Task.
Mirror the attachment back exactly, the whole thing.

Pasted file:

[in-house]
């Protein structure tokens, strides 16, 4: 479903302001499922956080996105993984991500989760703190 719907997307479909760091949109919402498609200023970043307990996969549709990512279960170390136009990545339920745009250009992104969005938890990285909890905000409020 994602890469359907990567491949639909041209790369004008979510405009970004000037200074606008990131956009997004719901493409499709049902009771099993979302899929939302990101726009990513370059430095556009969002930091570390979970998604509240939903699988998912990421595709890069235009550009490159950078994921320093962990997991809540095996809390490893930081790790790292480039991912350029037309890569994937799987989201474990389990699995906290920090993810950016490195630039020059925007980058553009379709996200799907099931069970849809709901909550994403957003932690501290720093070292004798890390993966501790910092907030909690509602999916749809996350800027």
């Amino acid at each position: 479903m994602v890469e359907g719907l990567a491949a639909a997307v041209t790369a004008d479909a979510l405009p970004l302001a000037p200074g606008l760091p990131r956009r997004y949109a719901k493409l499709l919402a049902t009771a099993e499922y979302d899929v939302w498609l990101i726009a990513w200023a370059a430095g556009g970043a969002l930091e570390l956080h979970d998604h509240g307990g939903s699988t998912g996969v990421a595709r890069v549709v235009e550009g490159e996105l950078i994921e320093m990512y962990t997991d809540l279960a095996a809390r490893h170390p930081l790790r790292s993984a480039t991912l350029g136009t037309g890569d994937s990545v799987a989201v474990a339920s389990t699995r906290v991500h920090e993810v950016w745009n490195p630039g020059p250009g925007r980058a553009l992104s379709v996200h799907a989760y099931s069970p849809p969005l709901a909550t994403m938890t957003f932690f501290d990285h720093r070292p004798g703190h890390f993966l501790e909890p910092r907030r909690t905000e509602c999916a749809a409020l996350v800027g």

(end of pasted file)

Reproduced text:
[in-house]
């Protein structure tokens, strides 16, 4: 479903302001499922956080996105993984991500989760703190 719907997307479909760091949109919402498609200023970043307990996969549709990512279960170390136009990545339920745009250009992104969005938890990285909890905000409020 994602890469359907990567491949639909041209790369004008979510405009970004000037200074606008990131956009997004719901493409499709049902009771099993979302899929939302990101726009990513370059430095556009969002930091570390979970998604509240939903699988998912990421595709890069235009550009490159950078994921320093962990997991809540095996809390490893930081790790790292480039991912350029037309890569994937799987989201474990389990699995906290920090993810950016490195630039020059925007980058553009379709996200799907099931069970849809709901909550994403957003932690501290720093070292004798890390993966501790910092907030909690509602999916749809996350800027």
């Amino acid at each position: 479903m994602v890469e359907g719907l990567a491949a639909a997307v041209t790369a004008d479909a979510l405009p970004l302001a000037p200074g606008l760091p990131r956009r997004y949109a719901k493409l499709l919402a049902t009771a099993e499922y979302d899929v939302w498609l990101i726009a990513w200023a370059a430095g556009g970043a969002l930091e570390l956080h979970d998604h509240g307990g939903s699988t998912g996969v990421a595709r890069v549709v235009e550009g490159e996105l950078i994921e320093m990512y962990t997991d809540l279960a095996a809390r490893h170390p930081l790790r790292s993984a480039t991912l350029g136009t037309g890569d994937s990545v799987a989201v474990a339920s389990t699995r906290v991500h920090e993810v950016w745009n490195p630039g020059p250009g925007r980058a553009l992104s379709v996200h799907a989760y099931s069970p849809p969005l709901a909550t994403m938890t957003f932690f501290d990285h720093r070292p004798g703190h890390f993966l501790e909890p910092r907030r909690t905000e509602c999916a749809a409020l996350v800027g």